Decennial liability

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Decennial liability insurance or "Inherent Defect Insurance" is insurance that is taken out (by the contractor or principal) to cover costs associated with the potential collapse of the building after completion. The names derives from the fact that it covers the 10 year period after completion of the project.[1] It is compulsory to insure in a few countries such as France,[2] and Egypt,.[2] In other countries like Qatar there is the form of strict liability arising from the French Civil Code which does not require any proof of fault, but there is no compulsory requirement to insure[3] The cost of the insurance can significantly increase construction costs and may be up to 1.5% of structural value (including the Technical Inspections that the insurers mandate).

Under French law (article L241-1 of the Insurance Code), every builder is required to purchase a ten-year insurance policy covering the mandatory decennial warranty on all construction projects. The decennial warranty is a legal liability assumed by builders for all defects that compromise the integrity of their structures or that cause them to become unsuited for their intended purposes. This responsibility is mandated by articles 1792 et seq. of the Civil Code. It is imposed on builders for ten years from the acceptance date of the structure.[4]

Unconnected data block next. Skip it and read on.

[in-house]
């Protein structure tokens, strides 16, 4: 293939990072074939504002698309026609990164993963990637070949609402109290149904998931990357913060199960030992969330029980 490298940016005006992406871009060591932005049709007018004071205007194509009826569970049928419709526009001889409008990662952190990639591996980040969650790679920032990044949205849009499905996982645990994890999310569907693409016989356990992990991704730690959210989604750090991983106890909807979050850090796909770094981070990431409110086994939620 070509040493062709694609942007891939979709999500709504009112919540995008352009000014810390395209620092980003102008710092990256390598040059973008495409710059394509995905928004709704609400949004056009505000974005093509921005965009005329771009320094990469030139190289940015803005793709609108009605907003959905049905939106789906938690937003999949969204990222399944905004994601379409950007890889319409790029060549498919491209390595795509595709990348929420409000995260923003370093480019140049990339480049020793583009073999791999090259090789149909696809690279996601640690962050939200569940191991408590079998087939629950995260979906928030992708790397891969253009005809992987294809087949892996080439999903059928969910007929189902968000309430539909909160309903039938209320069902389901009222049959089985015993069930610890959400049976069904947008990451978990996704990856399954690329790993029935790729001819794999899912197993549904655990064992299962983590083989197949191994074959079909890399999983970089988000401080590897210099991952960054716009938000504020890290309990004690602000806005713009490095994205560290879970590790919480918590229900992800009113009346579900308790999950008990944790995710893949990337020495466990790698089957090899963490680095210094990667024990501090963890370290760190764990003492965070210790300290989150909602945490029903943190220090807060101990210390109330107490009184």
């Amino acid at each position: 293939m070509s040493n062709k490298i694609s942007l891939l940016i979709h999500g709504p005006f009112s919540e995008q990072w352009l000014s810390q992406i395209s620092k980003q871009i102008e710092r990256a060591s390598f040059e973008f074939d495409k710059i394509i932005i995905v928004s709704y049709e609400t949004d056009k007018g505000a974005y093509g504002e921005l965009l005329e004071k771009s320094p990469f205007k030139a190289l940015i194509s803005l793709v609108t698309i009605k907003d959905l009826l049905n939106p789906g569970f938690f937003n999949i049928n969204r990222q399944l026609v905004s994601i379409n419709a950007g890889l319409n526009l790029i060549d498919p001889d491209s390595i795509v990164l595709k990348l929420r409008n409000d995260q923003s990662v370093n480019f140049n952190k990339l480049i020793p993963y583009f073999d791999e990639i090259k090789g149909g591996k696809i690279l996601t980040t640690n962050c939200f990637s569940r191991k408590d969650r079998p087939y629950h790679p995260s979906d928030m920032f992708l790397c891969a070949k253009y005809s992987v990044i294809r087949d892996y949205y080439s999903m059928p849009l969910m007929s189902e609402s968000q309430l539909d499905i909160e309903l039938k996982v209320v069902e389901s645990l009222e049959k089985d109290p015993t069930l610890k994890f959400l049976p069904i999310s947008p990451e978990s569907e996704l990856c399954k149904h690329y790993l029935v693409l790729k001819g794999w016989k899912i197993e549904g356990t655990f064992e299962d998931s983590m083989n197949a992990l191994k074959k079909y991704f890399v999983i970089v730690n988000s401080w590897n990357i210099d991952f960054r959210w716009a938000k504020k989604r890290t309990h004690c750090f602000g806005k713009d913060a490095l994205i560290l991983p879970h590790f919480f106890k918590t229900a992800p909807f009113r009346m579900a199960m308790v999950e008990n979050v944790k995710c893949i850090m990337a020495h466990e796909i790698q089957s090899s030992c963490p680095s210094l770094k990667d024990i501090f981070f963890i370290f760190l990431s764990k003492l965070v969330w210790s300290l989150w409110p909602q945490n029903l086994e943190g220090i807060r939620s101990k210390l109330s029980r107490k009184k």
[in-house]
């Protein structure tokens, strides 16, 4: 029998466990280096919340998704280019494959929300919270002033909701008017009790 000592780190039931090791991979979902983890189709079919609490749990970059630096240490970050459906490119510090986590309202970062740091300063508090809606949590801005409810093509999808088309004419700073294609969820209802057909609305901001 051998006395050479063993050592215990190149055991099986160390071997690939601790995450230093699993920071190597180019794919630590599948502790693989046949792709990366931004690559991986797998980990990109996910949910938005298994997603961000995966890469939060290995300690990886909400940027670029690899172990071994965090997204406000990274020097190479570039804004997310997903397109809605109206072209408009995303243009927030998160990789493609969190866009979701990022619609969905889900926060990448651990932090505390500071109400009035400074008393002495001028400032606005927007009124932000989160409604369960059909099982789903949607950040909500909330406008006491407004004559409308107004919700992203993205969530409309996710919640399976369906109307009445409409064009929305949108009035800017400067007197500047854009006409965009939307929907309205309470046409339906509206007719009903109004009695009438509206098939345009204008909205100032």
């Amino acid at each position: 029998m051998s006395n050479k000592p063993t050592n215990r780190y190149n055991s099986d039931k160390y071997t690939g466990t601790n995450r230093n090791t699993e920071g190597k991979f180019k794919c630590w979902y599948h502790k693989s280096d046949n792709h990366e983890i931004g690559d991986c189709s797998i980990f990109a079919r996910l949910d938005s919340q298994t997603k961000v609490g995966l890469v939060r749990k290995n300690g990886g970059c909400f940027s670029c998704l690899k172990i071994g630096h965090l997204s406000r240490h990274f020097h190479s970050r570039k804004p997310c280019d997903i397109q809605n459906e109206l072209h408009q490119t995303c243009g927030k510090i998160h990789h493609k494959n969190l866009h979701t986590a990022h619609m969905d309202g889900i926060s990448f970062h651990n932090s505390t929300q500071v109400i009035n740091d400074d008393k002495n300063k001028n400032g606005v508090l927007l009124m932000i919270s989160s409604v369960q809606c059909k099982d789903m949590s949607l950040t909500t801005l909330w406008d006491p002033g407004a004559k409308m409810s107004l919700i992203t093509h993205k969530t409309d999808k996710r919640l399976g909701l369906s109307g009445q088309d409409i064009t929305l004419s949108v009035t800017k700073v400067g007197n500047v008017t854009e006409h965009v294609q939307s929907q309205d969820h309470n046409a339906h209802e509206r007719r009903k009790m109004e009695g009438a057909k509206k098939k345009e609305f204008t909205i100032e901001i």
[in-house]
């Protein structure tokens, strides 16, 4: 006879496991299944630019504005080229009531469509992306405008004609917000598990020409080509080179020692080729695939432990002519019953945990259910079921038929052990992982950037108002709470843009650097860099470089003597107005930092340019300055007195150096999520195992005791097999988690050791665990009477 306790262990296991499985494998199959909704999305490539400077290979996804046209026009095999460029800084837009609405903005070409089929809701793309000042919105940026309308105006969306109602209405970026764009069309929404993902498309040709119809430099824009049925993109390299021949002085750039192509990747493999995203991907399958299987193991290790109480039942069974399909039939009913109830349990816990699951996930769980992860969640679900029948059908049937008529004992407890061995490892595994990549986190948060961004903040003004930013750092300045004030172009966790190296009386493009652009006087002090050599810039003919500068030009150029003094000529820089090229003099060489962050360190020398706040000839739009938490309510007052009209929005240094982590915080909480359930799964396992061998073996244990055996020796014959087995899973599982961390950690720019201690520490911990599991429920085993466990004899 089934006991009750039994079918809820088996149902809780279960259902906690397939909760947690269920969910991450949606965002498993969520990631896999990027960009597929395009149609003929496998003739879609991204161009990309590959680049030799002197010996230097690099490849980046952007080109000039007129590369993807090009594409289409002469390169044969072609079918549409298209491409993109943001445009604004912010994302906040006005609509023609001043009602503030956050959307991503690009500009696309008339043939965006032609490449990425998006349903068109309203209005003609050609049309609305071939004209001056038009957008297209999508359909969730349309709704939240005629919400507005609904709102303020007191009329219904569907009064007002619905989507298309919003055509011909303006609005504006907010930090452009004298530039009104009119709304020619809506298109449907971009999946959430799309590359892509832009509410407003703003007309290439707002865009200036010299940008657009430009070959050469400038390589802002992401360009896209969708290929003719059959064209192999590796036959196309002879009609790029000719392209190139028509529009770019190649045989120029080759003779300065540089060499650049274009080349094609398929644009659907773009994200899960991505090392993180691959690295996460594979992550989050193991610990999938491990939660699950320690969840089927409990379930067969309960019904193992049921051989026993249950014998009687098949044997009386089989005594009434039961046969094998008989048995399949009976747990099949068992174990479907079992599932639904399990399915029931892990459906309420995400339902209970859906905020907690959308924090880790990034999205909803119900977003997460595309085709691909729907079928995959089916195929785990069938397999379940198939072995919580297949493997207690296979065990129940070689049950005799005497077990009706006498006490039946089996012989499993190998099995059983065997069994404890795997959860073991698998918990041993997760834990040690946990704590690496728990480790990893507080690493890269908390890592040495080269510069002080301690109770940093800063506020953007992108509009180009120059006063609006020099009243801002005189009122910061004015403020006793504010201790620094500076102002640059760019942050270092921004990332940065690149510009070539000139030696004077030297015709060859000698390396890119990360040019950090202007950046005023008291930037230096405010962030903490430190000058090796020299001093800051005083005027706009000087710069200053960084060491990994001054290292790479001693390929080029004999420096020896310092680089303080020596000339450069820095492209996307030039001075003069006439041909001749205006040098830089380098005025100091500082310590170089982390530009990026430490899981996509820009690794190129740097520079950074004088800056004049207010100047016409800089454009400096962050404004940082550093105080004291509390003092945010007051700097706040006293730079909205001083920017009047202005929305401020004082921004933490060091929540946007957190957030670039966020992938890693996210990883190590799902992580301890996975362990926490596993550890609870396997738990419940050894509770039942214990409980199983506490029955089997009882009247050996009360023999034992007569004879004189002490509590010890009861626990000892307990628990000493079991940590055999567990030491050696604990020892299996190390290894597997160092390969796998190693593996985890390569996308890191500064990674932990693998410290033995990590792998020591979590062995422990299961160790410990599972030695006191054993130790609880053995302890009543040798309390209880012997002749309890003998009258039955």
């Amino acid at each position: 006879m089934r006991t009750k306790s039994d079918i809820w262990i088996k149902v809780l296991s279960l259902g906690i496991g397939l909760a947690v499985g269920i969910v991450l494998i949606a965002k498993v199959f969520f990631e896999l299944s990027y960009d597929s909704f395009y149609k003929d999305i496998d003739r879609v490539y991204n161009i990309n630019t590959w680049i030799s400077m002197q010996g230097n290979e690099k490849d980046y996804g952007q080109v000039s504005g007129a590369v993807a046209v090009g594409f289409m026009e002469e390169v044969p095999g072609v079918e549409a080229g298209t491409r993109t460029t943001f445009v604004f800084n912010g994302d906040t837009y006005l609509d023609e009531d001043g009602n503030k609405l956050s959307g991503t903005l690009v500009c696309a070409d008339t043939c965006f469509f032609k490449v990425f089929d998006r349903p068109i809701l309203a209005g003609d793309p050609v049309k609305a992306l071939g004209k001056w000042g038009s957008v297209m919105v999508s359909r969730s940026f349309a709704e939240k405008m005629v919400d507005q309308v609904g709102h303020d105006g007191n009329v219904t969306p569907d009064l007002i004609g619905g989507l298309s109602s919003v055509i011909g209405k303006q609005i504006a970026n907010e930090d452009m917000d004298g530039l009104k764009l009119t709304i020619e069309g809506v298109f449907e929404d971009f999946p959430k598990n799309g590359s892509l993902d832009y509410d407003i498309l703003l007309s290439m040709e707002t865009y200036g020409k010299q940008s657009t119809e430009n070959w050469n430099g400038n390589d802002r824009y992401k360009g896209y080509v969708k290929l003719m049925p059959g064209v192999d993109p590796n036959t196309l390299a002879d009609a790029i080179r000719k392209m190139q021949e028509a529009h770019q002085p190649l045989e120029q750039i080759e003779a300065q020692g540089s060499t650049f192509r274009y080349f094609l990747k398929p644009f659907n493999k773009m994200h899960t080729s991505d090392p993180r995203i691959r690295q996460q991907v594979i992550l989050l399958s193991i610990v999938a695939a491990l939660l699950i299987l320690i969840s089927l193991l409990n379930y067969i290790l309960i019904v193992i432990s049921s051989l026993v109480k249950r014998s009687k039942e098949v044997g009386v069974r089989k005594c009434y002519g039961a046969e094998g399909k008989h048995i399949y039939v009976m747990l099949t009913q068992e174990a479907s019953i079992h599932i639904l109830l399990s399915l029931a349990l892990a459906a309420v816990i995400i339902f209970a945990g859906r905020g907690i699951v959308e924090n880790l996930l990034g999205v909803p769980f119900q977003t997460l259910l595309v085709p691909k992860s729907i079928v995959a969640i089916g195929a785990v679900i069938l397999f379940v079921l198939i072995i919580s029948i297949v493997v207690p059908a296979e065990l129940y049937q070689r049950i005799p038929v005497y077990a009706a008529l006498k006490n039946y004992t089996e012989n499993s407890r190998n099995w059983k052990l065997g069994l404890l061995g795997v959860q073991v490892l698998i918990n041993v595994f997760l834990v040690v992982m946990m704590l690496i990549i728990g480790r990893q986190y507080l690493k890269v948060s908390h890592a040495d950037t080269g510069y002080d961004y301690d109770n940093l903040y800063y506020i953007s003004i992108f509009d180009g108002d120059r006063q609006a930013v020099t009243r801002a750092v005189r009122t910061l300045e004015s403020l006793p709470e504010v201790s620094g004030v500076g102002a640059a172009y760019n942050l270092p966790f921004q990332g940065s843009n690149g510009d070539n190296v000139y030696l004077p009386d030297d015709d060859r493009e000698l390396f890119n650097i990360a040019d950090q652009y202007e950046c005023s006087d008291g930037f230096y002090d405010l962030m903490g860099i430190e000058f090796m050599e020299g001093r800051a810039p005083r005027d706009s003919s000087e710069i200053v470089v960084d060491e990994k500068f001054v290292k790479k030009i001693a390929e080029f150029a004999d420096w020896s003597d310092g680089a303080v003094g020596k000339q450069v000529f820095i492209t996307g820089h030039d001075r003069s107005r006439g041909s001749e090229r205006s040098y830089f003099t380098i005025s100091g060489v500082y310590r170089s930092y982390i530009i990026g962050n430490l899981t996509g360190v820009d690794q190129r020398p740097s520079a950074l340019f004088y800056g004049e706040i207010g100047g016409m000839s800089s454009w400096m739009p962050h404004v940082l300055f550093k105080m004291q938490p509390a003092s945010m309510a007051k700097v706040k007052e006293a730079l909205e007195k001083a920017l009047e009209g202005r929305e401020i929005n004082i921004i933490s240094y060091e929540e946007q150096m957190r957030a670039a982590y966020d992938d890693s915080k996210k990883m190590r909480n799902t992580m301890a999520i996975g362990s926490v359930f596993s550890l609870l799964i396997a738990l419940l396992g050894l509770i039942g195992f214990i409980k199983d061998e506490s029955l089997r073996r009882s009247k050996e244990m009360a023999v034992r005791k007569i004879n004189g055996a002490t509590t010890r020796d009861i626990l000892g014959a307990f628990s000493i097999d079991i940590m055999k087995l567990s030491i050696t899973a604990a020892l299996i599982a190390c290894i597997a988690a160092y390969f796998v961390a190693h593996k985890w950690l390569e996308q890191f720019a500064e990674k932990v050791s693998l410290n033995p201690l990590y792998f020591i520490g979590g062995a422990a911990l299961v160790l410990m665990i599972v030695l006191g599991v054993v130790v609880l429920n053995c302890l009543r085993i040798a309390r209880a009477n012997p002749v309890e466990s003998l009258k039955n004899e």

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  4. ^ Bar,, Nathalie ARDIS, Registered Lawyer at the Paris. "French construction law: make sure you are insured". La Revue | Squire Patton Boggs | Avocats. Retrieved 2016-05-28.